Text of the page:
## Physics for Scientists and Engineers: A Strategic Approach with Modern Physics (3rd Edition)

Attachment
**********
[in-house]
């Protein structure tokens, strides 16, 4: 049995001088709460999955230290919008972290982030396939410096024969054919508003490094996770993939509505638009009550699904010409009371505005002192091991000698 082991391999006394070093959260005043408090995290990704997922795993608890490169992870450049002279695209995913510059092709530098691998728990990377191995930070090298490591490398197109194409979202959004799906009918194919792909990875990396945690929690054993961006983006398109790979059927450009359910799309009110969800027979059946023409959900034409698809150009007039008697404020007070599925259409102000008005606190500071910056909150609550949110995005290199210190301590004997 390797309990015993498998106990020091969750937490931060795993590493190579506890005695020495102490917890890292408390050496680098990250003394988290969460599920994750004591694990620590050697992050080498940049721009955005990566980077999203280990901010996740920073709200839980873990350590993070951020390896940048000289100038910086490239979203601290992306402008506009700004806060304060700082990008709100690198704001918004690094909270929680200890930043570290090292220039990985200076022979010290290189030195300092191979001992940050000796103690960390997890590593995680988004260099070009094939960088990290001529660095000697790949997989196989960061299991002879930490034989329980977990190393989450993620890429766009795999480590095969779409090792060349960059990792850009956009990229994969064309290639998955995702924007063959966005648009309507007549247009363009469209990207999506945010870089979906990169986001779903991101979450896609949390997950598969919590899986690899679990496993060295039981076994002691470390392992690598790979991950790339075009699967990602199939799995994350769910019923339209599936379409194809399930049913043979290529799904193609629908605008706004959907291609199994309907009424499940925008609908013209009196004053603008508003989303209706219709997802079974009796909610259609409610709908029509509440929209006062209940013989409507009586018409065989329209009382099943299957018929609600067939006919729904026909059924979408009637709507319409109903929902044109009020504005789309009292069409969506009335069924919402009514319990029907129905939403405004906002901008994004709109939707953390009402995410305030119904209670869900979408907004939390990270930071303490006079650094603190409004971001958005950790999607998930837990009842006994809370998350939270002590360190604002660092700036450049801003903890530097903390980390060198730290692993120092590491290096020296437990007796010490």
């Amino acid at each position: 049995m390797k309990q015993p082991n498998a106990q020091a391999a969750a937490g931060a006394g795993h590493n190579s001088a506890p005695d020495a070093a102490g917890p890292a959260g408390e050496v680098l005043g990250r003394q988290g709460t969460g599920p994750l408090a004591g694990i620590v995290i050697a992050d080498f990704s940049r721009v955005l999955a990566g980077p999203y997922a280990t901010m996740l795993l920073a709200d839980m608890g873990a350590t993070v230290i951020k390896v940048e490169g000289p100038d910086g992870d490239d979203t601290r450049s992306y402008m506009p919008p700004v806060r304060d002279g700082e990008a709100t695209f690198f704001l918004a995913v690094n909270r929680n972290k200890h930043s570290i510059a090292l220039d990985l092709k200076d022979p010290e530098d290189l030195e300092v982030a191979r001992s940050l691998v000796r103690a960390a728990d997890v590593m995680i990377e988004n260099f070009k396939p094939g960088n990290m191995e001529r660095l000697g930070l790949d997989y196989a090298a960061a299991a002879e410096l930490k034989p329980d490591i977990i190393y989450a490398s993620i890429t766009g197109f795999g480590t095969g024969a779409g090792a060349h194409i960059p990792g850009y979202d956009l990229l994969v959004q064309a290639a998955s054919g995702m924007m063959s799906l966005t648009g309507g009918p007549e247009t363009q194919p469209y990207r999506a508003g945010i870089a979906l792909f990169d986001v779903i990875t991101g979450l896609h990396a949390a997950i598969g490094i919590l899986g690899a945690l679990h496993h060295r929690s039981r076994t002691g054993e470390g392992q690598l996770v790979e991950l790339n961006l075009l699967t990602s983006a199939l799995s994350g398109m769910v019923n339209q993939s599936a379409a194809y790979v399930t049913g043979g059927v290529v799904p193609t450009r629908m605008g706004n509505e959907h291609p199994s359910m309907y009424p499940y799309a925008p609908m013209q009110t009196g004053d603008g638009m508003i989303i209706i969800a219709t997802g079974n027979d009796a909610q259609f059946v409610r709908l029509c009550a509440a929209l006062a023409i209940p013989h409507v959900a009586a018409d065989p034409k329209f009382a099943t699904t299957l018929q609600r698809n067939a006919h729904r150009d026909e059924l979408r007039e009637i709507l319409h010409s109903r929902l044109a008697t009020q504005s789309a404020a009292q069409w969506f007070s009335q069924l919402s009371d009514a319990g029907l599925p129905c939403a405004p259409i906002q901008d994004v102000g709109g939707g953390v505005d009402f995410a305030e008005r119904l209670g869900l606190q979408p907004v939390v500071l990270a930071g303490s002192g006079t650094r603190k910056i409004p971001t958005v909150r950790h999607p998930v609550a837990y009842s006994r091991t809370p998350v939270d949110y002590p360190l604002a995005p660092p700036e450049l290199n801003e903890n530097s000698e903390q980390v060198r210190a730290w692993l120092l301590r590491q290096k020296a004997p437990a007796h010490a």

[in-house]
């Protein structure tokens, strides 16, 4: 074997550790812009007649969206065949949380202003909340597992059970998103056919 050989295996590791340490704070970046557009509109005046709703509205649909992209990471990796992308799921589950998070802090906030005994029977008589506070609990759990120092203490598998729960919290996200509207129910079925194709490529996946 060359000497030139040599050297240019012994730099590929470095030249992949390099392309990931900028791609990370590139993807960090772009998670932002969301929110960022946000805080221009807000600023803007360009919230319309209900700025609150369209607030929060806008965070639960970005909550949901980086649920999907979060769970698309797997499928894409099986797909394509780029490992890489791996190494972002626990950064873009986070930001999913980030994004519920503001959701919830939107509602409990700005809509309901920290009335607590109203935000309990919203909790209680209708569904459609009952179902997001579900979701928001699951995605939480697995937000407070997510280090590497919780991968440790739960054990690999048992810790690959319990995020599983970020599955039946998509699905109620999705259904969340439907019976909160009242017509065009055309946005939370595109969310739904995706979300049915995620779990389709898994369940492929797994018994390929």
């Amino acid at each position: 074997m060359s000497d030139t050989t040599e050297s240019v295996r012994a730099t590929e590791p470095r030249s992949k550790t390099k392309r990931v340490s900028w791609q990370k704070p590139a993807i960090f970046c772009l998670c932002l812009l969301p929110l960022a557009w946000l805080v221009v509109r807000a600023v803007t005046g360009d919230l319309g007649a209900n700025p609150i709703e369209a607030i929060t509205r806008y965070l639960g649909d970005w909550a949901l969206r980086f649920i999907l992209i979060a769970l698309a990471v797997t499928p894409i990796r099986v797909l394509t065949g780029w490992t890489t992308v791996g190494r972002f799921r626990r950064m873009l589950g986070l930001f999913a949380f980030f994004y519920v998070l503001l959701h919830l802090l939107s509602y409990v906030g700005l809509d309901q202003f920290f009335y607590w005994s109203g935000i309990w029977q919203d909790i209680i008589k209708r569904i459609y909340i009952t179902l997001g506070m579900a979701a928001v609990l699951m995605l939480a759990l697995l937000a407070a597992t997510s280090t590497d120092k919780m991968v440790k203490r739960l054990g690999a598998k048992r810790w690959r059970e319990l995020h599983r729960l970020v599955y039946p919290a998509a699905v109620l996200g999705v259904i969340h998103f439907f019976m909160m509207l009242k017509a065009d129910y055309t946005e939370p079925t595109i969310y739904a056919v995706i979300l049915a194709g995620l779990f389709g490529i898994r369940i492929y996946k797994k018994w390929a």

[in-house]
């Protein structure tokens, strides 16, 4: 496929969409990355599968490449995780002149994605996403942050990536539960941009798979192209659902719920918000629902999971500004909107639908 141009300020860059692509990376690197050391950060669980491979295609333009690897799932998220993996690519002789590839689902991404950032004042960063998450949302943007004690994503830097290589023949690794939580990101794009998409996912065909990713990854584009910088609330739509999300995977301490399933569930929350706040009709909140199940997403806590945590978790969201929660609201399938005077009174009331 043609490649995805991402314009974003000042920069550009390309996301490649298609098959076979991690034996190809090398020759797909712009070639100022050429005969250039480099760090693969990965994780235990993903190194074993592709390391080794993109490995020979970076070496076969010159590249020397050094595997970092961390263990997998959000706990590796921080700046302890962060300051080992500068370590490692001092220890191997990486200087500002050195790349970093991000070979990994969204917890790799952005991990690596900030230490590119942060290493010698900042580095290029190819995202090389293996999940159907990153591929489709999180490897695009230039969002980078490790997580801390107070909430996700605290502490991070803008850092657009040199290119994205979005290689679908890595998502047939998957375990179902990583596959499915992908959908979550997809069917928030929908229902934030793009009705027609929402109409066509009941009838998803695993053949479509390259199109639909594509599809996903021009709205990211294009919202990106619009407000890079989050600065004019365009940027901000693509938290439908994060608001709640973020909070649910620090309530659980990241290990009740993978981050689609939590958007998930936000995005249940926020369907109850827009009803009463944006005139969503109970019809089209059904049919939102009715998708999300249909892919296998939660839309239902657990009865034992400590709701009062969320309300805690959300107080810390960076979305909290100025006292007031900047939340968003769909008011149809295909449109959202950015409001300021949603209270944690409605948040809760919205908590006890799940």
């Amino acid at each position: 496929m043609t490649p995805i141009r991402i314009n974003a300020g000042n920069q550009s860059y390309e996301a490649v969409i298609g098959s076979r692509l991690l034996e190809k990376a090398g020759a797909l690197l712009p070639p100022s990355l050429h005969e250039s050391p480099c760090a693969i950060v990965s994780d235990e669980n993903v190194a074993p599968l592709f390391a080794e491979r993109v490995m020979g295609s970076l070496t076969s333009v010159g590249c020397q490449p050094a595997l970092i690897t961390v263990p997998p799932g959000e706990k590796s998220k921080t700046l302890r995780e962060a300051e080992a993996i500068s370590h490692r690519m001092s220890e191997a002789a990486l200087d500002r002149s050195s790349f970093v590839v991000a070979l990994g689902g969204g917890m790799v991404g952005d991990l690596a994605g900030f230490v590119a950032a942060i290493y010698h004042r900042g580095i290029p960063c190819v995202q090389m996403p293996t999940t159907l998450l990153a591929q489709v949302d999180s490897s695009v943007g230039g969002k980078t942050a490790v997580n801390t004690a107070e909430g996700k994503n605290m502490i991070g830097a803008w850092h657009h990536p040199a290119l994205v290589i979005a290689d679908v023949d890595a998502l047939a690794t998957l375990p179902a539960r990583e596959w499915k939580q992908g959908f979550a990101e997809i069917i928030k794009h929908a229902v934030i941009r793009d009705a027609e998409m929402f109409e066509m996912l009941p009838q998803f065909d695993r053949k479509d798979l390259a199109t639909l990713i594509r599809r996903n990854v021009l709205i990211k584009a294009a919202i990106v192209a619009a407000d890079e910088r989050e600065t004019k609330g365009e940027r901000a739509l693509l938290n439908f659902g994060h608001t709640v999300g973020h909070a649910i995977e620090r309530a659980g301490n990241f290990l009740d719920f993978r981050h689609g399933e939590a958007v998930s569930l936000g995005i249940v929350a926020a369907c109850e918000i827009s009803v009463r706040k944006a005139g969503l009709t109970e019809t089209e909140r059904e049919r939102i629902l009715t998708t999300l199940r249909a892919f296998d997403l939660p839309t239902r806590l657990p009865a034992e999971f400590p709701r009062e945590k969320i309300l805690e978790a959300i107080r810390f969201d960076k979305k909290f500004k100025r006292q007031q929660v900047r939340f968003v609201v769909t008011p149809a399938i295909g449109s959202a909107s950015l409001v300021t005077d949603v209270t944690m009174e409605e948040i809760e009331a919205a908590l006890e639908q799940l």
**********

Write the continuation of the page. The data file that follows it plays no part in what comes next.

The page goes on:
The initial momentum of the system is zero. By conservation of momentum, the final momentum of the system is also zero. Let's assume that the electron moves away along the positive x-axis. We can find $v_x$, the horizontal component of the recoil velocity of the nucleus. $(2.34\times 10^{-26}~kg)~v_x+(9.11\times 10^{-31}~kg)(5.00\times 10^7~m/s) = 0$ $(2.34\times 10^{-26}~kg)~v_x = -(9.11\times 10^{-31}~kg)(5.00\times 10^7~m/s)$ $v_x = \frac{-(9.11\times 10^{-31}~kg)(5.00\times 10^7~m/s)}{(2.34\times 10^{-26}~kg)}$ $v_x = -1947~m/s$ Let's assume that the neutrino moves away along the positive y-axis. We can find $v_y$, the vertical component of the recoil velocity of the nucleus. $(2.34\times 10^{-26}~kg)~v_y+(8.00\times 10^{-24}~kg~m/s) = 0$ $(2.34\times 10^{-26}~kg)~v_y = -(8.00\times 10^{-24}~kg~m/s)$ $v_y = \frac{-(8.00\times 10^{-24}~kg~m/s)}{(2.34\times 10^{-26}~kg)}$ $v_y = -341.9~m/s$ We can find the recoil speed of the nucleus. $v = \sqrt{(v_x)^2+(v_y)^2}$ $v = \sqrt{(-1947~m/s)^2+(-341.9~m/s)^2}$ $v = 1980~m/s$ The recoil speed of the nucleus is 1980 m/s.